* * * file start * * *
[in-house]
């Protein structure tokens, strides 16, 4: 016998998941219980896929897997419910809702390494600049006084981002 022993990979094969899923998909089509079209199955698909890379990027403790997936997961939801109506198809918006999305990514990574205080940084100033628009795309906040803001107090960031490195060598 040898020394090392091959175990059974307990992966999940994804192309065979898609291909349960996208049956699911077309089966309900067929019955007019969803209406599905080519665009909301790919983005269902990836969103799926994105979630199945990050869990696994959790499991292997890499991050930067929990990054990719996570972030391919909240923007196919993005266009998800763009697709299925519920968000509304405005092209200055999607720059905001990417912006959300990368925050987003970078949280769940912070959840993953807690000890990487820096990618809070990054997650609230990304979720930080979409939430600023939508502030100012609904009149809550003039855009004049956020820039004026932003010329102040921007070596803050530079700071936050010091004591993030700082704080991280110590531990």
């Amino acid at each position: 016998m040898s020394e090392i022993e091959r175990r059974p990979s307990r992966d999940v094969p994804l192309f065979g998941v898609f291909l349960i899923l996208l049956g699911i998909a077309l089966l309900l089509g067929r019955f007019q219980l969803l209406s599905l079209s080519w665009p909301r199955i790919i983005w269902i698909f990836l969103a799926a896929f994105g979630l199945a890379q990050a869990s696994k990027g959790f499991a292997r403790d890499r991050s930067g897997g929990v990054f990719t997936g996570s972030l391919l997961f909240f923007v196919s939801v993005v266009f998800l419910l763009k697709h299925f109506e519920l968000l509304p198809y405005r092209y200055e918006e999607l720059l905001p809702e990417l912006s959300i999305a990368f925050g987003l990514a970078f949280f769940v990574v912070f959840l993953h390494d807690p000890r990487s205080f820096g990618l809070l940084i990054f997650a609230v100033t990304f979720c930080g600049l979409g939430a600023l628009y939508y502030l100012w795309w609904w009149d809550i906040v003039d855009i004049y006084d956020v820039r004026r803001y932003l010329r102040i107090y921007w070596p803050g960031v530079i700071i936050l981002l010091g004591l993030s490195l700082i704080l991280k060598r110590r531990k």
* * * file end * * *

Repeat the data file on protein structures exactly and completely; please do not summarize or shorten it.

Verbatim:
[in-house]
């Protein structure tokens, strides 16, 4: 016998998941219980896929897997419910809702390494600049006084981002 022993990979094969899923998909089509079209199955698909890379990027403790997936997961939801109506198809918006999305990514990574205080940084100033628009795309906040803001107090960031490195060598 040898020394090392091959175990059974307990992966999940994804192309065979898609291909349960996208049956699911077309089966309900067929019955007019969803209406599905080519665009909301790919983005269902990836969103799926994105979630199945990050869990696994959790499991292997890499991050930067929990990054990719996570972030391919909240923007196919993005266009998800763009697709299925519920968000509304405005092209200055999607720059905001990417912006959300990368925050987003970078949280769940912070959840993953807690000890990487820096990618809070990054997650609230990304979720930080979409939430600023939508502030100012609904009149809550003039855009004049956020820039004026932003010329102040921007070596803050530079700071936050010091004591993030700082704080991280110590531990």
């Amino acid at each position: 016998m040898s020394e090392i022993e091959r175990r059974p990979s307990r992966d999940v094969p994804l192309f065979g998941v898609f291909l349960i899923l996208l049956g699911i998909a077309l089966l309900l089509g067929r019955f007019q219980l969803l209406s599905l079209s080519w665009p909301r199955i790919i983005w269902i698909f990836l969103a799926a896929f994105g979630l199945a890379q990050a869990s696994k990027g959790f499991a292997r403790d890499r991050s930067g897997g929990v990054f990719t997936g996570s972030l391919l997961f909240f923007v196919s939801v993005v266009f998800l419910l763009k697709h299925f109506e519920l968000l509304p198809y405005r092209y200055e918006e999607l720059l905001p809702e990417l912006s959300i999305a990368f925050g987003l990514a970078f949280f769940v990574v912070f959840l993953h390494d807690p000890r990487s205080f820096g990618l809070l940084i990054f997650a609230v100033t990304f979720c930080g600049l979409g939430a600023l628009y939508y502030l100012w795309w609904w009149d809550i906040v003039d855009i004049y006084d956020v820039r004026r803001y932003l010329r102040i107090y921007w070596p803050g960031v530079i700071i936050l981002l010091g004591l993030s490195l700082i704080l991280k060598r110590r531990k």